Teach Yourself

Interestingly, students spend many more hours in the practice room alone than in rehearsals or private lessons working with teachers. How can we spend that alone time in the practice room to greatest benefit? We learn to teach ourselves!

Young children often have outstanding hearing and great capability for aural discrimination. They can pick up on the slightest sound and notice fine details about the sounds and sound patterns they hear. Unfortunately, when children begin learning an instrument, they have to switch off their sensitive ears in order to tolerate the “sounds” they make. Then, as they improve through middle school and high school, I think it is important for them to re-engage their faculty of critical hearing to be able to make real progress. If we listen carefully, there is so much we can notice about the sounds we produce!

The main concept I’m working on in this post is assessment: the process of paying attention to the way we play, and engaging our “teaching brain” to help ourselves identify improvements we can make. For example, which intervals are causing trouble? Listen again. Are the fingerings accurate, are the finger movements precise? Then, can I design an exercise to work on each tough spot?

Often, teachers have “go to” practice techniques they like to prescribe for working on difficult passages. The most basic of these is to dramatically slow the tempo, using a metronome, and repeat the passage many times, gradually increasing the tempo. I think it was pointed out that if one repeats something 10,000 times, mastery can be achieved. The challenge is that 10,000 repetitions is awfully laborious.


“I fear not the man who has practiced 10,000 kicks once, but I fear the man who has practiced one kick 10,000 times” [Bruce Lee]

My experience is that if I engage my critical thinking skills while I practice, I can use time more efficiently and make each repetition count. I can direct my attention in such a way as to improve the likelihood that each time through will be more accurate.

Rhythm Method. The masters know that practicing difficult passages using modified rhythms really works. Here is a passage we need to improve (#1), followed by practice patterns I suggest to students on a regular basis:

#1. Original passage

The first step is to try just changing the rhythm to a dotted (long-short, #2).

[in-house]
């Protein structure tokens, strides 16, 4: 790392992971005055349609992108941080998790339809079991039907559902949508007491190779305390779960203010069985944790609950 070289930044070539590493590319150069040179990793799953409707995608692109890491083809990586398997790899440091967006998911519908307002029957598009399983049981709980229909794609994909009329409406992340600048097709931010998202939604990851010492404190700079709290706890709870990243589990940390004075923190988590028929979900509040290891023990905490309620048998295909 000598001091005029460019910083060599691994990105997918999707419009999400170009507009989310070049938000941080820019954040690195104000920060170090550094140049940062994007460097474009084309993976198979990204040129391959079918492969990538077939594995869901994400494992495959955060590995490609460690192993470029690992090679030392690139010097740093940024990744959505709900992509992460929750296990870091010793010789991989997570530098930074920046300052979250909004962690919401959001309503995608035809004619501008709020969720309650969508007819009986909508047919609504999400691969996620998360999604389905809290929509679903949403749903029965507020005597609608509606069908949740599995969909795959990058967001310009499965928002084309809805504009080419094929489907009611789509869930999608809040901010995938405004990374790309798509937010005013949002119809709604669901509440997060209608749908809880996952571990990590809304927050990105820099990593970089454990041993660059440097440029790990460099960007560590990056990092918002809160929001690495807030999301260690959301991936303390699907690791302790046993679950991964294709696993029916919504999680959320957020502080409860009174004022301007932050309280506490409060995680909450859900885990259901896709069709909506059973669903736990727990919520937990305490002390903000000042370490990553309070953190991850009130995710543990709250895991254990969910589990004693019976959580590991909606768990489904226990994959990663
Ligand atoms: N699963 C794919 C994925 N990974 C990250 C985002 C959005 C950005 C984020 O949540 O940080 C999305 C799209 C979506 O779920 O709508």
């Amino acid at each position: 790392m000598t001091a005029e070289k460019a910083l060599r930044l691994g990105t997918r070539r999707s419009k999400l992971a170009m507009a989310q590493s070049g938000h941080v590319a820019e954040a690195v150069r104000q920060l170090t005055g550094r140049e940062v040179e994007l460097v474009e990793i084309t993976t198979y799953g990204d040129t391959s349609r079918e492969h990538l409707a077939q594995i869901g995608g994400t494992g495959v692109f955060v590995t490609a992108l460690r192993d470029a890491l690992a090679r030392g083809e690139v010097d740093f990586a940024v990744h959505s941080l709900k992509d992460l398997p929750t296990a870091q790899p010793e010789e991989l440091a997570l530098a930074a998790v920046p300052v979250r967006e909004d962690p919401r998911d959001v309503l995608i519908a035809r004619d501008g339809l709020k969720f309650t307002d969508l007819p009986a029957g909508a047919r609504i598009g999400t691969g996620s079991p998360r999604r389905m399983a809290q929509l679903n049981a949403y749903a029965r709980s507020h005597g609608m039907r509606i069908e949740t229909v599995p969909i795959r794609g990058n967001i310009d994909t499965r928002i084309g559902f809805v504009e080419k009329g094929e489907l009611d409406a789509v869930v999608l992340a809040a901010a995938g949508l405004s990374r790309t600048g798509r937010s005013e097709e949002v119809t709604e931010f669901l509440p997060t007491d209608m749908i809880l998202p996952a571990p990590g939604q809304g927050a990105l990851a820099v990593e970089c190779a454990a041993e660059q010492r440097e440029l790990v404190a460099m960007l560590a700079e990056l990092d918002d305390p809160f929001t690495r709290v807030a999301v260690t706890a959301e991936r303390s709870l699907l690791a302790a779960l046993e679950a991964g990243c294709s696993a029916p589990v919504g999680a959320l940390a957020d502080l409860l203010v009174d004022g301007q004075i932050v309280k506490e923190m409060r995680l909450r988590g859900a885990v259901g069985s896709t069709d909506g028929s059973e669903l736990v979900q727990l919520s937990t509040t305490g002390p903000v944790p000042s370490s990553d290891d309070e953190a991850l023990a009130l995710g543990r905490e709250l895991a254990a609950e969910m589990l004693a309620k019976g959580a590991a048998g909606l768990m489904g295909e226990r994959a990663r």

#2. Dotted rhythm

And, in the interest of thoroughness, try the first practice pattern in reverse (short-long, #3).

#3. Reverse dotted rhythm

These patterns reveal things about what is awkward, and what is not. Try re-arranging the rhythm even further by assigning triplets (#4).

#4. Triplets

To be sure you’ve really played triplets, change the articulation to emphasize the triplets (#5). You may even want to accent the first note of every triplet.

#5. Triplets with slurs for emphasis

A really terrific way to clean up the fingers is to play the passage with short staccato (#6). For some reason, the fingers seem to work much more cleanly when we articulate the passage this way.

#6. Short staccato with accents


Now Regroup. Probably my favorite approach is to regroup the notes in a difficult passage in order to train my brain/fingers to see and feel the music differently. Then, after I’ve imprinted the regrouping, when I play the passage “as written,” I notice my technique is more secure and the passage is more comfortable. First plan out groups of notes according to the step-wise or conjunct motion (#7). You are looking for little chunks of scales.

#7. Regroup the notes according to step-wise (conjunct) motion


You can play the regrouped passage as is, or even better, try emphasizing the groups of notes by leaving spaces between the groups (#8).

#8. Emphasize the regrouped units.


Why do these practice approaches actually work? We aren’t machines. Our processing power is actually quite slow, but we have great powers of observation (to the point of distraction) and we notice all kinds of interesting patterns and sequences in everything we encounter. In fact, we can keep track of several things at once, it seems. I think we need to use that innate skill to our advantage.

Also, just as a general rule, I am always at war with my native clumsiness. If I can focus on the patterns that come more naturally (e.g. scales with step-wise motion), and avoid obsessing on the patterns that are awkward (e.g. wide leaps and disjunct motion), I don’t occupy my brain with so many of the non-essentials. Notice how re-grouping de-emphasizes the disjunct motion (leaps), e.g. in #9 the leap between the third and fourth note is ignored because we’ve grouped the third note with the previous note(s) and the fourth note with the following note(s). In this challenging passage (#9), I tend to see the scale groups as one pattern each.

#9. Challenging passage.


It’s easier to focus on the groups if I add some slurs (#10)

#10. Challenging passage, regrouped with slurs.


Well, spend your hours in the practice room and make some REAL progress by staying engaged, keeping your ears open, and being intentional. Of course, you will want to rinse and repeat daily. Play it like you mean it, and happy bassooning!


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